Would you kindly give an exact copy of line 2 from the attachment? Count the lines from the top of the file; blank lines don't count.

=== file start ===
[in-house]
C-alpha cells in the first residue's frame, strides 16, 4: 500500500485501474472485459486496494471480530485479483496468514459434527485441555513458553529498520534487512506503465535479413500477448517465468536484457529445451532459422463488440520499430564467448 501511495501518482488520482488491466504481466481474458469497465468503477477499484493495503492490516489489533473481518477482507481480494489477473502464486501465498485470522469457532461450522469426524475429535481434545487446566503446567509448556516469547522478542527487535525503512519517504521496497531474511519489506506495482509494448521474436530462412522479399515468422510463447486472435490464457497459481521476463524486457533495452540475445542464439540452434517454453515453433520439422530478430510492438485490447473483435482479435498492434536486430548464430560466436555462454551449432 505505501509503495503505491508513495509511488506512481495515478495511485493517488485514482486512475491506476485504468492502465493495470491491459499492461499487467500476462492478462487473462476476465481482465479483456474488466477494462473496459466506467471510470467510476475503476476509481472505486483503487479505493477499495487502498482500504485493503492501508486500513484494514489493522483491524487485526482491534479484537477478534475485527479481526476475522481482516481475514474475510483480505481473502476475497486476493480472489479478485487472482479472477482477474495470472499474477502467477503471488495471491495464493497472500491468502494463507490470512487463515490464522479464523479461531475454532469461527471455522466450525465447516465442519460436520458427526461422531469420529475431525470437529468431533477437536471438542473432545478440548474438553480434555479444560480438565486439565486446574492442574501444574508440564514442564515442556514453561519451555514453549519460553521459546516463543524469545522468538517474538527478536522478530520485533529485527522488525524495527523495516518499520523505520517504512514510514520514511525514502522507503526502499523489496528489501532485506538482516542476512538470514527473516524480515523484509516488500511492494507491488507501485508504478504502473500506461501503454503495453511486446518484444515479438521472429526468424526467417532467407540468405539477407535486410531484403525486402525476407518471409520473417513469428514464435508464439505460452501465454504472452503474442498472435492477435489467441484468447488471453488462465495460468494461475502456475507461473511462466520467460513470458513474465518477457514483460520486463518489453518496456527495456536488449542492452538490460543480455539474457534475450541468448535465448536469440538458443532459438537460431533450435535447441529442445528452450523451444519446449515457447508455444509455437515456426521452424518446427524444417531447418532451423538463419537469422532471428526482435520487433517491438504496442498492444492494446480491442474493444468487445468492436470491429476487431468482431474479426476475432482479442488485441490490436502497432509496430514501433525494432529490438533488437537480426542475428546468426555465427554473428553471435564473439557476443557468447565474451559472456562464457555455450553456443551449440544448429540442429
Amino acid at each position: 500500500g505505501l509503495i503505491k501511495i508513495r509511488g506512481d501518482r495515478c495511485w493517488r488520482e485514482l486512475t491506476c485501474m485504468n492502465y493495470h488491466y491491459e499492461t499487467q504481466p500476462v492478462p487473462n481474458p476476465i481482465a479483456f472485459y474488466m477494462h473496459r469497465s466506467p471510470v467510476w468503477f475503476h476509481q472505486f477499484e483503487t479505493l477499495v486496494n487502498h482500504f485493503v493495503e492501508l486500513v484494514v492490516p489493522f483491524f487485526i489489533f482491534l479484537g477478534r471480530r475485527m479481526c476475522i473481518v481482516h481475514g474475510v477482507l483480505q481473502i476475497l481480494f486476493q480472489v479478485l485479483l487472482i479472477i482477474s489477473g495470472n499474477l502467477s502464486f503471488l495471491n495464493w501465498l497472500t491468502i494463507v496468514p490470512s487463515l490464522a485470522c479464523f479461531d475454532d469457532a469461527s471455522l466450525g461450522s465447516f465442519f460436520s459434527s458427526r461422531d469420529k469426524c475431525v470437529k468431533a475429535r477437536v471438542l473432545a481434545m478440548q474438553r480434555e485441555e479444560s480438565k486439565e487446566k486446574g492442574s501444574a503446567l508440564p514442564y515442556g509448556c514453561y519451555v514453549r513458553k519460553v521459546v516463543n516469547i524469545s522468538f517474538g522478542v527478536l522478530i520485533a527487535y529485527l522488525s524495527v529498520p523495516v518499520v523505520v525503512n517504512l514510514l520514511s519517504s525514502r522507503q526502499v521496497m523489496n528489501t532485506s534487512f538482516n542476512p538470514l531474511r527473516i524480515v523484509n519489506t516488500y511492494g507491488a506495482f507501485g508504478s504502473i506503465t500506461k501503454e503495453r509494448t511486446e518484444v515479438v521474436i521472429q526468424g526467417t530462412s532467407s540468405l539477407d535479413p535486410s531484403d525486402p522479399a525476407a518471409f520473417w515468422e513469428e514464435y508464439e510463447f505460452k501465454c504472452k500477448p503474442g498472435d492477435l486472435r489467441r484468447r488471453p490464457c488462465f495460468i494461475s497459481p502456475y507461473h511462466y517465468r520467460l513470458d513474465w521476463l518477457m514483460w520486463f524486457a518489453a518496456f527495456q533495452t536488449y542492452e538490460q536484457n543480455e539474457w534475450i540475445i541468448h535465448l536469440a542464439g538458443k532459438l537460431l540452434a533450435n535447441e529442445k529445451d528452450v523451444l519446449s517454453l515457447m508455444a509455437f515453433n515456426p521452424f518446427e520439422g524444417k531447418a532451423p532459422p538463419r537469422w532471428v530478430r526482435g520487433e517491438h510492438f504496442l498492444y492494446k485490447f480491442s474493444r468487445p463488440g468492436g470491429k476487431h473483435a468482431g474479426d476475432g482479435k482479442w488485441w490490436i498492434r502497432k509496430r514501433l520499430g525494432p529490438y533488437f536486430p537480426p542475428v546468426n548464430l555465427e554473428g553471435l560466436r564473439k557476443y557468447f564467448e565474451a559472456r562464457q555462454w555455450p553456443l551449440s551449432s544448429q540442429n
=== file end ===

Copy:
C-alpha cells in the first residue's frame, strides 16, 4: 500500500485501474472485459486496494471480530485479483496468514459434527485441555513458553529498520534487512506503465535479413500477448517465468536484457529445451532459422463488440520499430564467448 501511495501518482488520482488491466504481466481474458469497465468503477477499484493495503492490516489489533473481518477482507481480494489477473502464486501465498485470522469457532461450522469426524475429535481434545487446566503446567509448556516469547522478542527487535525503512519517504521496497531474511519489506506495482509494448521474436530462412522479399515468422510463447486472435490464457497459481521476463524486457533495452540475445542464439540452434517454453515453433520439422530478430510492438485490447473483435482479435498492434536486430548464430560466436555462454551449432 505505501509503495503505491508513495509511488506512481495515478495511485493517488485514482486512475491506476485504468492502465493495470491491459499492461499487467500476462492478462487473462476476465481482465479483456474488466477494462473496459466506467471510470467510476475503476476509481472505486483503487479505493477499495487502498482500504485493503492501508486500513484494514489493522483491524487485526482491534479484537477478534475485527479481526476475522481482516481475514474475510483480505481473502476475497486476493480472489479478485487472482479472477482477474495470472499474477502467477503471488495471491495464493497472500491468502494463507490470512487463515490464522479464523479461531475454532469461527471455522466450525465447516465442519460436520458427526461422531469420529475431525470437529468431533477437536471438542473432545478440548474438553480434555479444560480438565486439565486446574492442574501444574508440564514442564515442556514453561519451555514453549519460553521459546516463543524469545522468538517474538527478536522478530520485533529485527522488525524495527523495516518499520523505520517504512514510514520514511525514502522507503526502499523489496528489501532485506538482516542476512538470514527473516524480515523484509516488500511492494507491488507501485508504478504502473500506461501503454503495453511486446518484444515479438521472429526468424526467417532467407540468405539477407535486410531484403525486402525476407518471409520473417513469428514464435508464439505460452501465454504472452503474442498472435492477435489467441484468447488471453488462465495460468494461475502456475507461473511462466520467460513470458513474465518477457514483460520486463518489453518496456527495456536488449542492452538490460543480455539474457534475450541468448535465448536469440538458443532459438537460431533450435535447441529442445528452450523451444519446449515457447508455444509455437515456426521452424518446427524444417531447418532451423538463419537469422532471428526482435520487433517491438504496442498492444492494446480491442474493444468487445468492436470491429476487431468482431474479426476475432482479442488485441490490436502497432509496430514501433525494432529490438533488437537480426542475428546468426555465427554473428553471435564473439557476443557468447565474451559472456562464457555455450553456443551449440544448429540442429